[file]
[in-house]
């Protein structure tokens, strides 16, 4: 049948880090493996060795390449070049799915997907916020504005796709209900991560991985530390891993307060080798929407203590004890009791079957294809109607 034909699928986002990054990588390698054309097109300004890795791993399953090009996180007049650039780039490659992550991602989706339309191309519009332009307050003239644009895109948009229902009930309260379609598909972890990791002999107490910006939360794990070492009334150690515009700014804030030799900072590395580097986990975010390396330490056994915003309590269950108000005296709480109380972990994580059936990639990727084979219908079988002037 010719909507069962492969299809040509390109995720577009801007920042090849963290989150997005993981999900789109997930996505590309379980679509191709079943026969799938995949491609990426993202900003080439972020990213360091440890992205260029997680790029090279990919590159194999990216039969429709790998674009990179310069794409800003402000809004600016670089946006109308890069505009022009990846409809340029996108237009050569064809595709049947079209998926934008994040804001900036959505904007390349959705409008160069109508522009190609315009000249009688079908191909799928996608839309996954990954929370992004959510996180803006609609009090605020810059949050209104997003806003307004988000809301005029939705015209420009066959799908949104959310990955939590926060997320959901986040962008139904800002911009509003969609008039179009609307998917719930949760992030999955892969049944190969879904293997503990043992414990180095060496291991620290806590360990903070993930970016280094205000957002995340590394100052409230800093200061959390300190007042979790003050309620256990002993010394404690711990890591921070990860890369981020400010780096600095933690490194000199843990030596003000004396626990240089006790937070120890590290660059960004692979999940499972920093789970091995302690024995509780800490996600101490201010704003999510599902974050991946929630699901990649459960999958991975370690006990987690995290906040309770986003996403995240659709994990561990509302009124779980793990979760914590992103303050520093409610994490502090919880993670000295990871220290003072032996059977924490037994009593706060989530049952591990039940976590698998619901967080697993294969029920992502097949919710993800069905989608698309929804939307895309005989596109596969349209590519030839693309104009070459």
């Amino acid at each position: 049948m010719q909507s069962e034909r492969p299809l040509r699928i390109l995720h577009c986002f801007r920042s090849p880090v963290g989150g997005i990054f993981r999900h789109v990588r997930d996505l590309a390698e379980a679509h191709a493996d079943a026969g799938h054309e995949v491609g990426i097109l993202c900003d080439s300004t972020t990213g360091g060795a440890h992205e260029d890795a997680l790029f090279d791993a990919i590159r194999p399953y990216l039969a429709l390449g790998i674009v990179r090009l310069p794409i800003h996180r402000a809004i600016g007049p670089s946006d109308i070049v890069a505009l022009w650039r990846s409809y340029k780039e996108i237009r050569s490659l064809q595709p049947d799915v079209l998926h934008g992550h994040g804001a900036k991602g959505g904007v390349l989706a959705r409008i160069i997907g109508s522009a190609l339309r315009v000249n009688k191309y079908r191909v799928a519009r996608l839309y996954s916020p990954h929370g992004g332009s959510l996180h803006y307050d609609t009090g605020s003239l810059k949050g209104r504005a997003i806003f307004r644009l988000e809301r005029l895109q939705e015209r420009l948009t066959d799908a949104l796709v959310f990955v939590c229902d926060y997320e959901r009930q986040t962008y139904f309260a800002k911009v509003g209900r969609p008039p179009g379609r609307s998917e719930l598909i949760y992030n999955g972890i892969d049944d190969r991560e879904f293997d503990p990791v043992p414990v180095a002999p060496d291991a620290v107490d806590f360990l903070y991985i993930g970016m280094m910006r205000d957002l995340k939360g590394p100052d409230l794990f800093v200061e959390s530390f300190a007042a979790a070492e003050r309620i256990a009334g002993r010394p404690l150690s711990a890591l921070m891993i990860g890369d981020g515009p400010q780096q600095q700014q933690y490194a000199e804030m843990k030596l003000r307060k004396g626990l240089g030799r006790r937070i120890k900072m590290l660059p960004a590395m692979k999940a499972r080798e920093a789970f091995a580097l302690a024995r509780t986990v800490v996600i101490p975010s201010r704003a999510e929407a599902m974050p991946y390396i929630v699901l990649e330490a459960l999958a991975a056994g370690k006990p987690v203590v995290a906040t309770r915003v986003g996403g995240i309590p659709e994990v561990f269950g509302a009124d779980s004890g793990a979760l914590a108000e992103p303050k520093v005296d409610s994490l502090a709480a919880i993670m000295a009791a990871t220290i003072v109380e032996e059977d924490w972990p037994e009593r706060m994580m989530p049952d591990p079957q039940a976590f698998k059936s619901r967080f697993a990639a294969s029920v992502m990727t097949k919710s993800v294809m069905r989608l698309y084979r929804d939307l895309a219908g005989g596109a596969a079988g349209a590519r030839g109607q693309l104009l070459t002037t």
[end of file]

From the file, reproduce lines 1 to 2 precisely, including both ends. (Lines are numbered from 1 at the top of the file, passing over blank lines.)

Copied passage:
[in-house]
């Protein structure tokens, strides 16, 4: 049948880090493996060795390449070049799915997907916020504005796709209900991560991985530390891993307060080798929407203590004890009791079957294809109607 034909699928986002990054990588390698054309097109300004890795791993399953090009996180007049650039780039490659992550991602989706339309191309519009332009307050003239644009895109948009229902009930309260379609598909972890990791002999107490910006939360794990070492009334150690515009700014804030030799900072590395580097986990975010390396330490056994915003309590269950108000005296709480109380972990994580059936990639990727084979219908079988002037 010719909507069962492969299809040509390109995720577009801007920042090849963290989150997005993981999900789109997930996505590309379980679509191709079943026969799938995949491609990426993202900003080439972020990213360091440890992205260029997680790029090279990919590159194999990216039969429709790998674009990179310069794409800003402000809004600016670089946006109308890069505009022009990846409809340029996108237009050569064809595709049947079209998926934008994040804001900036959505904007390349959705409008160069109508522009190609315009000249009688079908191909799928996608839309996954990954929370992004959510996180803006609609009090605020810059949050209104997003806003307004988000809301005029939705015209420009066959799908949104959310990955939590926060997320959901986040962008139904800002911009509003969609008039179009609307998917719930949760992030999955892969049944190969879904293997503990043992414990180095060496291991620290806590360990903070993930970016280094205000957002995340590394100052409230800093200061959390300190007042979790003050309620256990002993010394404690711990890591921070990860890369981020400010780096600095933690490194000199843990030596003000004396626990240089006790937070120890590290660059960004692979999940499972920093789970091995302690024995509780800490996600101490201010704003999510599902974050991946929630699901990649459960999958991975370690006990987690995290906040309770986003996403995240659709994990561990509302009124779980793990979760914590992103303050520093409610994490502090919880993670000295990871220290003072032996059977924490037994009593706060989530049952591990039940976590698998619901967080697993294969029920992502097949919710993800069905989608698309929804939307895309005989596109596969349209590519030839693309104009070459």